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Tone in Porphyria's Lover
Tone Examples in Porphyria's Lover:
", and all in vain:..." See in text (Porphyria's Lover)
The punctuation in this section convolutes the meaning a little. Essentially, readers should know that the comma after “prevail” and after “her” are setting off a different clause, or sentence. This clause is situated within the larger statement, which can be written “But passion sometimes would prevail … and all in vain.” Reading the line this way, we can see how Porphyria’s passion would take her to her lover “sometimes” but that these encounters were “all in vain”; that is, nothing real or meaningful came from them. This establishes the idea that the two lovers have met in such ways many times before, but they have failed to consummate, or act upon, their love. Since Browning finishes this line with a colon introducing Porphyria’s appearance on such a night, we are drawn into suspenseful anticipation to see what awaits these two lovers on this dark, stormy night.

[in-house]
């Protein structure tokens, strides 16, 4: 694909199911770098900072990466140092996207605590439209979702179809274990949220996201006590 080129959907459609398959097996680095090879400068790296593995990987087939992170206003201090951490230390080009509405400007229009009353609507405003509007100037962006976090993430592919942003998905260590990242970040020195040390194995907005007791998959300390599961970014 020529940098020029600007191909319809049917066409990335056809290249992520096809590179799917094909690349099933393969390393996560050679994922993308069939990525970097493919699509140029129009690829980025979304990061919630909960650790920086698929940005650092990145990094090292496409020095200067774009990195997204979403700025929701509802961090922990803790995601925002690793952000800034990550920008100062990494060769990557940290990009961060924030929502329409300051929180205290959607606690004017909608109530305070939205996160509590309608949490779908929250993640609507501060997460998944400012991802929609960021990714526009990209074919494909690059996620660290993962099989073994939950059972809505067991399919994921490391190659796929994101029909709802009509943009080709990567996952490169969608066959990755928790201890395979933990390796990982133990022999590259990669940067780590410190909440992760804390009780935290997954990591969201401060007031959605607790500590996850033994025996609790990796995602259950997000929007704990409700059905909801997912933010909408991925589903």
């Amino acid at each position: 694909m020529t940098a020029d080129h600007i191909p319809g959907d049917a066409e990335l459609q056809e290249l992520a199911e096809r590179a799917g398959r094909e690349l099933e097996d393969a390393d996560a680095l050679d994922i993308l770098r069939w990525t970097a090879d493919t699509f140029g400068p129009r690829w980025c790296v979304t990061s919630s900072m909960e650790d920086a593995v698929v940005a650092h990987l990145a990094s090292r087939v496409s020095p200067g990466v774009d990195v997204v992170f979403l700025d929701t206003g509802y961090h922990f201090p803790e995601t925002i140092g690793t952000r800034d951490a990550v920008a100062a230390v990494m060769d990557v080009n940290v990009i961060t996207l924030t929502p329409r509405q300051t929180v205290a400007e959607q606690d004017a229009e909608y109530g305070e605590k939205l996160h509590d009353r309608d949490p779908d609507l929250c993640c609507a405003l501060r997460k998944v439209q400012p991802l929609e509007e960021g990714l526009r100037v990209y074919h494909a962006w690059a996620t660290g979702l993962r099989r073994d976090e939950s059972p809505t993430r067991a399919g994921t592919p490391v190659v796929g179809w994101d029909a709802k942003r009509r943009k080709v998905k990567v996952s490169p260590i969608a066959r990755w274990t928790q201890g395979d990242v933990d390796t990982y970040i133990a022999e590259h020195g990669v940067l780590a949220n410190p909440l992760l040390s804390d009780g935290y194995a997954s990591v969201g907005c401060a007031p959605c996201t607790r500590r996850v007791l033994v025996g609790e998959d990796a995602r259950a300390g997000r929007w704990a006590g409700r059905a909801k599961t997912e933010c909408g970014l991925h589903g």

"elm-tops..." See in text (Porphyria's Lover)
Elm trees have a long history in mythology and literature and are symbolic of many things. Among those, elms have often been used to represent idyllic life, with the shade cast by their broad leaves as a place for coolness and peace. That the sullen wind rips down the elms portrays the tone and mood as menacing, heightening the tension regarding what’s to come.
"Porphyria..." See in text (Porphyria's Lover)
In naming the woman of this poem “Porphyria,” Browning implies a connection between this relationship and savage monsters. If one of the lovers in the relationship is a “vampire,” then someone is a predator and someone is its prey. This comparison casts an ominous tone over the poem and foreshadows a dark turn.
"storm..." See in text (Porphyria's Lover)
The speaker conjures a romantic image here with the sublimely malevolent storm raging outside his cozy cabin and the effect this storm appears to have on his nerves. The poem begins situated in romantic tropes and imagery that lead the reader to believe the poem will involve romantic themes such as individualism, imagination, and the idealization of love and nature.